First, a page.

Berlin (dpa) - In the discussion about a reform of the clinic offer in Germany, medical president Klaus Reinhardt has warned of commercial motives. "Hospitals have to serve the patient, not the profit," said the head of the Federal Medical Association of the German Press Agency.
"A reduction in supply capacities, which we are always recommended by various political advisory foundations, would have led to the same conditions in March and April as in Spain and Italy." However, the corona crisis has shown that Germany is well positioned in international comparison.
"We were able to do this because in recent years we have resisted further commercialization in the health care system, because we see clinics as an institution of general interest and not as industrial companies," said Reinhardt. «We quickly built up the necessary capacities in the hospital. And our system of comprehensive outpatient medical care saved us from overusing the hospitals. »
In the summer of last year, a study commissioned by the Bertelsmann Stiftung caused a sensation - according to this, patient care could be significantly improved by closing more than every second hospital. The remaining houses could receive significantly more staff and better equipment.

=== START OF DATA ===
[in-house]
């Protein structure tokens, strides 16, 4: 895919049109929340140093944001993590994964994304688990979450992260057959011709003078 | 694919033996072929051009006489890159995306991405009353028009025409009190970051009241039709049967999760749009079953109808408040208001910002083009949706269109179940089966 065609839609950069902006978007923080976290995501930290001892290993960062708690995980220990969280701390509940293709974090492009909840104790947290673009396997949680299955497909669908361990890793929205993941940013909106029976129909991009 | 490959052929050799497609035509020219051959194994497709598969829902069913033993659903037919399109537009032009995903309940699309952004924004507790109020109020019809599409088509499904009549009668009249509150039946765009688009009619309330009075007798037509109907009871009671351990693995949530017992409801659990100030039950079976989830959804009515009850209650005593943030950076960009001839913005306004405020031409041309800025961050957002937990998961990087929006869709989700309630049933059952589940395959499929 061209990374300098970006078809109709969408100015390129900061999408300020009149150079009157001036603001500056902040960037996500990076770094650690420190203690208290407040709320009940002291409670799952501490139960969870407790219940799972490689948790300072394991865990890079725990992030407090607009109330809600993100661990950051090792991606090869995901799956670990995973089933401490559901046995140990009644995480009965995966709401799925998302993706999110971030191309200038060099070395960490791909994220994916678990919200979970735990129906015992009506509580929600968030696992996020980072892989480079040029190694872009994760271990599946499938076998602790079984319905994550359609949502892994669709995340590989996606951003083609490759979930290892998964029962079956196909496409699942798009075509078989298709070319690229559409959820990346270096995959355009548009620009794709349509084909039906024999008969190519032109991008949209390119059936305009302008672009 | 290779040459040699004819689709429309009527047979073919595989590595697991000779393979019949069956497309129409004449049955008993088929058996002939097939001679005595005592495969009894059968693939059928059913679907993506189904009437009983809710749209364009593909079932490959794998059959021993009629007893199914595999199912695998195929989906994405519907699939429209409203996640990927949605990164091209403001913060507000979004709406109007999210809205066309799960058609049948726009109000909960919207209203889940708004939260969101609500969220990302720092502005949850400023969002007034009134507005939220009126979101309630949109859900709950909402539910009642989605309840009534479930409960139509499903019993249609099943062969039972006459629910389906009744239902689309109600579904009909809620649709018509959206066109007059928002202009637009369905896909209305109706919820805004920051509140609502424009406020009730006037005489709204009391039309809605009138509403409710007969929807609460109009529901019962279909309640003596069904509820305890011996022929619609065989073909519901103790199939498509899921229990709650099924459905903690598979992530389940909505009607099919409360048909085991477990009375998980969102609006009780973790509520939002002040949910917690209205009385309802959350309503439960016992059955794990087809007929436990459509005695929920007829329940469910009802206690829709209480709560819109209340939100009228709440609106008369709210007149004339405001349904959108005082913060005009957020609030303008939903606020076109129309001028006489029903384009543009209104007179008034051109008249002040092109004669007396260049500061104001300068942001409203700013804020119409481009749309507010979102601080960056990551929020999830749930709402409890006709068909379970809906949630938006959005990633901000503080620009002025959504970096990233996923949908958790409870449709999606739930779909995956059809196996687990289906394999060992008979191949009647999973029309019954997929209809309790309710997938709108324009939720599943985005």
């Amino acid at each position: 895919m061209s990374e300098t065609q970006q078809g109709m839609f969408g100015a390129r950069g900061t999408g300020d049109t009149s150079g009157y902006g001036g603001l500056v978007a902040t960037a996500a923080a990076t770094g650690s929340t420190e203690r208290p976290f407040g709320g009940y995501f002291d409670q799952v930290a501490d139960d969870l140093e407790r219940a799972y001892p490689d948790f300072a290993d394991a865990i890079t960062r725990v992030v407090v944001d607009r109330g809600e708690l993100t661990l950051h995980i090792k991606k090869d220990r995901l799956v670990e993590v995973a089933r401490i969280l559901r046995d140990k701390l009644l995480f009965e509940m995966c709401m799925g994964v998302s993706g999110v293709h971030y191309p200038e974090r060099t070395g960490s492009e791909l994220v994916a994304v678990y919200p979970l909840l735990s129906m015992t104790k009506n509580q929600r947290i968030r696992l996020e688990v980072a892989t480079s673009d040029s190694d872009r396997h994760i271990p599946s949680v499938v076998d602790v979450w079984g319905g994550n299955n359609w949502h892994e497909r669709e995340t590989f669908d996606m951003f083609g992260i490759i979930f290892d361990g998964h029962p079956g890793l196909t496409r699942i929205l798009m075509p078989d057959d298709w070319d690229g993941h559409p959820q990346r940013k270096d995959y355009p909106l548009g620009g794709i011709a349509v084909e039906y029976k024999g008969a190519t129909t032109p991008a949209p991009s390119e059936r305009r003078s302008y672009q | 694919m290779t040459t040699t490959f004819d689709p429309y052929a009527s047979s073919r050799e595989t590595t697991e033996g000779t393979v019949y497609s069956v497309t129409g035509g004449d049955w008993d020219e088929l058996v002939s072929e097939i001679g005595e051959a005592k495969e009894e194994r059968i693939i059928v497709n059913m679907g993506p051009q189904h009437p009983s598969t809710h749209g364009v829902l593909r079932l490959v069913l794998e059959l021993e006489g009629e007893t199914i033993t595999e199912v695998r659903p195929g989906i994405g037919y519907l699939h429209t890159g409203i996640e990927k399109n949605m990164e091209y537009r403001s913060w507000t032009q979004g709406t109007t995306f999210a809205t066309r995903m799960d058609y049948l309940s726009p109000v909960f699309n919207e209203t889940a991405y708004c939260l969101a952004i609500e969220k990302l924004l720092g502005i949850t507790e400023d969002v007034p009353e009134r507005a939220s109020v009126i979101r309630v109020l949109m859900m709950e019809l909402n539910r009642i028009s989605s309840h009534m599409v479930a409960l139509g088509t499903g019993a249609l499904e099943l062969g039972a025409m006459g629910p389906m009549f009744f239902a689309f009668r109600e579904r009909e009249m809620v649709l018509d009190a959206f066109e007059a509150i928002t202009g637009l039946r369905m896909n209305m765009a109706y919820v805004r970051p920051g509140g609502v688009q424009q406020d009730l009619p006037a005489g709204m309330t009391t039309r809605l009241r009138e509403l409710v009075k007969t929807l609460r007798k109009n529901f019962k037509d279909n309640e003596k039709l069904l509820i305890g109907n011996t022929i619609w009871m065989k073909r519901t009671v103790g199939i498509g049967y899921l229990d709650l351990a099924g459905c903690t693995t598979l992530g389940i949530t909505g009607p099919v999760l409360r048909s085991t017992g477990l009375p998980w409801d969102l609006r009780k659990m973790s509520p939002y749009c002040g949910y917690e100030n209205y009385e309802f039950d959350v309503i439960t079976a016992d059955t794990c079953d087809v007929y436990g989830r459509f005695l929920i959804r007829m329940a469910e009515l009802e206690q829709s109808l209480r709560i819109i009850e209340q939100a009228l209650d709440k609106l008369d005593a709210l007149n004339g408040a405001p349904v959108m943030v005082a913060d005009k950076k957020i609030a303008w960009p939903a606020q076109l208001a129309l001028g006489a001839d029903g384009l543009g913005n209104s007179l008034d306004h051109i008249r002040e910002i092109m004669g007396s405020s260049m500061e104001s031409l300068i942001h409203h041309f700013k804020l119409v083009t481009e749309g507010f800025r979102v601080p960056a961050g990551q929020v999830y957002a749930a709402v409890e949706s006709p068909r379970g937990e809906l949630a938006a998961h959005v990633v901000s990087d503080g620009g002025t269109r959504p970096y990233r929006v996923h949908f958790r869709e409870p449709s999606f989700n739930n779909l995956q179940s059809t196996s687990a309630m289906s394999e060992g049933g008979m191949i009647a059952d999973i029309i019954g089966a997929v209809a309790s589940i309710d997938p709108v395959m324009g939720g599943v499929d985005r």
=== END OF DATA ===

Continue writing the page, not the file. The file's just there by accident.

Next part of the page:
Reinhardt said it should be recognized that there was a major reform backlog. "Above all, we need a new remuneration system that is no longer geared exclusively to economic efficiency." The hospital landscape should also be reorganized. “In rural areas, we still need inpatient care nationwide, where emergencies can be treated quickly and well. But if it makes medical sense, especially in urban areas, it must also be possible to combine locations. »
This means using synergy effects to reduce the work pressure on doctors and nursing staff. "Just please, we are not discussing savings in personnel, not in the treatment needs of the second oldest society in the world, not in our lack of doctors and nursing staff," warned Reinhardt. "On the contrary, we need more nursing jobs, but at the same time not a single medical job should be lost." He also pointed out that the federal states have failed to meet investment commitments for the clinics of around 30 billion euros in the past ten years.
© dpa-infocom, dpa: 200805-99-46014 / 2